China bans puns on the grounds that they may mislead children and defile cultural heritage. Language Log is on the story, and discusses the (extremely plausible) theory that this is part of a crackdown on people who use puns to get around censorship. Obligatory link to the Ten Mythical Creatures here. There’s no censor sensibility to the law, and it seems likely to cause Confucian and dis-Orientation among punks and pundits alike in its wonton disregard for personal freedom and attempts to bamboo-zle the public. It’s safe Tibet that dissidents who just Taipei single pun online will end up panda price and facing time in the punitentiary or even capital punishment – but those Hu support the government can Maoth off as much as they want and still wok free. I Canton derstand how people wouldn’t realize that this homophonbic bigotry raises a bunch of red flags. In the end, one Deng is clear: when puns are outlawed, only outlaws will have puns.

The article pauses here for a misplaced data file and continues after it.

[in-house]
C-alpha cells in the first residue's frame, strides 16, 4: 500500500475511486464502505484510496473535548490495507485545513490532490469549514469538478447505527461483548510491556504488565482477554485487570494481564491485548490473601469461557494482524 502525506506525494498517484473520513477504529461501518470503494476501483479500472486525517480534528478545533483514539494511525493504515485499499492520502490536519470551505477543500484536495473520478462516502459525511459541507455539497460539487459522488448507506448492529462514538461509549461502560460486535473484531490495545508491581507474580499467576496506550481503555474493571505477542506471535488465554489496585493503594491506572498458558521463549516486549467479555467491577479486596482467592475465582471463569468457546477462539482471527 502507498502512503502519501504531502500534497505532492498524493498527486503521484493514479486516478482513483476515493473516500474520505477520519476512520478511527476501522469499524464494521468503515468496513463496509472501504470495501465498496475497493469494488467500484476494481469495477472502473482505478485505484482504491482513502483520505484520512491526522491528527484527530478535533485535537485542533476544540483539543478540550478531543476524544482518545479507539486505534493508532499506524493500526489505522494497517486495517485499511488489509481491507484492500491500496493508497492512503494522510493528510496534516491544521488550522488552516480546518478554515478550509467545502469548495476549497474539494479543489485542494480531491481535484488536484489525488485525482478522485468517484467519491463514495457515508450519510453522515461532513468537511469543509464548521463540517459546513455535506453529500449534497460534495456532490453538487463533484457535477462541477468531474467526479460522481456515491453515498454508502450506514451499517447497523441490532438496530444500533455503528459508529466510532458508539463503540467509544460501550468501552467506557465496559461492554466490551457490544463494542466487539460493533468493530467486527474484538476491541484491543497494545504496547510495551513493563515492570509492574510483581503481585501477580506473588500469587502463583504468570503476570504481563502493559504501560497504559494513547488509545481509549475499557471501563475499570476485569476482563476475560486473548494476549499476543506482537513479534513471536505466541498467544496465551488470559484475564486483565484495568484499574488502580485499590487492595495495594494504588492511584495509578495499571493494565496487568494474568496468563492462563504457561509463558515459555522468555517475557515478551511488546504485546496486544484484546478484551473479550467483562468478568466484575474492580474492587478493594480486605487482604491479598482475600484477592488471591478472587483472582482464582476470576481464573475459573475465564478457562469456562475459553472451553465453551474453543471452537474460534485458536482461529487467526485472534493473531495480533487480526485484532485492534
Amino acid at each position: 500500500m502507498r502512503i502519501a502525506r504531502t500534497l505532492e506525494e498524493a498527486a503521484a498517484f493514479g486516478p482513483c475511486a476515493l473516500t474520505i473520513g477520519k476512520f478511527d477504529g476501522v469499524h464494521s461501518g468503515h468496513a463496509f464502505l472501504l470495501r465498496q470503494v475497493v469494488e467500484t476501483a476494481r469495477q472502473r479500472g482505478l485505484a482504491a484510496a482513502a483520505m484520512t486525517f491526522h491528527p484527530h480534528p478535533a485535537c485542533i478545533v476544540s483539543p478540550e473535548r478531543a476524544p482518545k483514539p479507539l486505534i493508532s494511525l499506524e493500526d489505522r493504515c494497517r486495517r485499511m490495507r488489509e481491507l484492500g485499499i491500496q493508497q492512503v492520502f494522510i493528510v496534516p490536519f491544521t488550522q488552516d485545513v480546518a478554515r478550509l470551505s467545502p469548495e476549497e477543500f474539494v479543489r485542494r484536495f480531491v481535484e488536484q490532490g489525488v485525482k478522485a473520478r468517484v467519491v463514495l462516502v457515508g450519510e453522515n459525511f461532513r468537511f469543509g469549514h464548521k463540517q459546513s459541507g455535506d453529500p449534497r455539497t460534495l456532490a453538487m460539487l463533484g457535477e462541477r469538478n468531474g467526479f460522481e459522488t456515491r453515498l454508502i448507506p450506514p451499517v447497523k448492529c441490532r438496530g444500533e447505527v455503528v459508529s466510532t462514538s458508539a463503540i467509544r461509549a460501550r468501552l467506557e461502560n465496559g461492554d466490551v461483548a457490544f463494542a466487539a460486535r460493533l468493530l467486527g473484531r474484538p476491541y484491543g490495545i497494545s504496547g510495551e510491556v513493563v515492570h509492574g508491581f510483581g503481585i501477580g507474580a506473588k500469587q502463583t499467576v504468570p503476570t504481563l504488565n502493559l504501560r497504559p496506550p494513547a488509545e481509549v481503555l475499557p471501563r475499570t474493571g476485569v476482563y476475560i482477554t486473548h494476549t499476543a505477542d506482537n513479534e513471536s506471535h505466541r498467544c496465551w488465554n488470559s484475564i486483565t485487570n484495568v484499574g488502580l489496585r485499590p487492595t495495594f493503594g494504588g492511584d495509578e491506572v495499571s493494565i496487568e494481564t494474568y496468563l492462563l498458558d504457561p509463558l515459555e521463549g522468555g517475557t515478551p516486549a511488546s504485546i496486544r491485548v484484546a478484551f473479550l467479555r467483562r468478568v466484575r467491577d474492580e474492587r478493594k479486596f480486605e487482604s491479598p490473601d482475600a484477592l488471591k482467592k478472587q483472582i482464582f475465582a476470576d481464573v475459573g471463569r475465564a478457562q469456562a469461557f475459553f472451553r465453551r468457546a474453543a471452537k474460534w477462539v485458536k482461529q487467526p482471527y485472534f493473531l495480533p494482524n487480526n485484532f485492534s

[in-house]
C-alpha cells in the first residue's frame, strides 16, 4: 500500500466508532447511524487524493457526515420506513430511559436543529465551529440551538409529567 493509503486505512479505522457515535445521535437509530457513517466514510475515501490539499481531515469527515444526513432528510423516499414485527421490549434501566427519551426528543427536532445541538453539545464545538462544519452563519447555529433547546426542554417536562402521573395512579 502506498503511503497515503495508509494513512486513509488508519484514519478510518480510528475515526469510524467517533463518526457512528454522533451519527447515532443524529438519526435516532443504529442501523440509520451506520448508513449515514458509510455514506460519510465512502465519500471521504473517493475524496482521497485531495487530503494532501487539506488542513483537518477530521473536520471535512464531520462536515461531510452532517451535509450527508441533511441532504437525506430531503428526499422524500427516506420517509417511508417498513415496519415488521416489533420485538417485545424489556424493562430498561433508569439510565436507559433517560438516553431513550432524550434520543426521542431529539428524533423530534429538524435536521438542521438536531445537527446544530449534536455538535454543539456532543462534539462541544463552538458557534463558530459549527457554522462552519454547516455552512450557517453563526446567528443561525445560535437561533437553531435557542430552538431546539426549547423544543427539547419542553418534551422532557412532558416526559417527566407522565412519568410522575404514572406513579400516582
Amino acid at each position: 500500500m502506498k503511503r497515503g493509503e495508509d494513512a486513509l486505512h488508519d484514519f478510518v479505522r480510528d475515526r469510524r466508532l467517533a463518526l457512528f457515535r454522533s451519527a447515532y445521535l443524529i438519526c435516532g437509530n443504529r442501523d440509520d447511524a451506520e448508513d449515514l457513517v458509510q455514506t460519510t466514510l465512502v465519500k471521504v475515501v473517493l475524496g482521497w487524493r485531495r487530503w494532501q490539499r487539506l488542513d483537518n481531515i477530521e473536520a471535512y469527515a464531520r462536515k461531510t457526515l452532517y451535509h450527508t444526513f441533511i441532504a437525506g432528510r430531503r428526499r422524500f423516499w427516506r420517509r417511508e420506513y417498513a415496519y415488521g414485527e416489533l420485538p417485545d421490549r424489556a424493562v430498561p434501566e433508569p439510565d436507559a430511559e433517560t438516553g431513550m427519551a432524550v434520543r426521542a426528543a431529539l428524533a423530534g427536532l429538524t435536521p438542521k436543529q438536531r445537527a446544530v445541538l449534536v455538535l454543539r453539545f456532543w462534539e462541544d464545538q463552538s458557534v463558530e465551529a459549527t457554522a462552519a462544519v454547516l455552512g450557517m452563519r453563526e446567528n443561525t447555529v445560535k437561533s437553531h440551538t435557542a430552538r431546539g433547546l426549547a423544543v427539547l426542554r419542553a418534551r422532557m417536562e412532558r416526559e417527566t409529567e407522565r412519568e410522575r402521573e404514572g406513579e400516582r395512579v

"Blindfold sex knife attack ex-wife jailed for murder attempt", BBC News 12/8/2014 — Although the five-noun pile-up doesn't give us any syntactic help, the facts are more or less what you'd guess by putting all the words on the table and making up a story about them:
A woman who tried to murder her ex-husband after blindfolding him following sex and telling him she had a surprise in store has been jailed.
Andrea Santon, of Lancaster, stabbed her former partner with a kitchen knife after luring him to her home and bedding him after a night out in June.
But in this one, the syntax takes us down a garden path, with baffling results: "World's Oldest Womean Just Pleased Every Other Human On Earth When She Was Born Now Dead", The Onion 12/8/2014. Read the rest of this entry »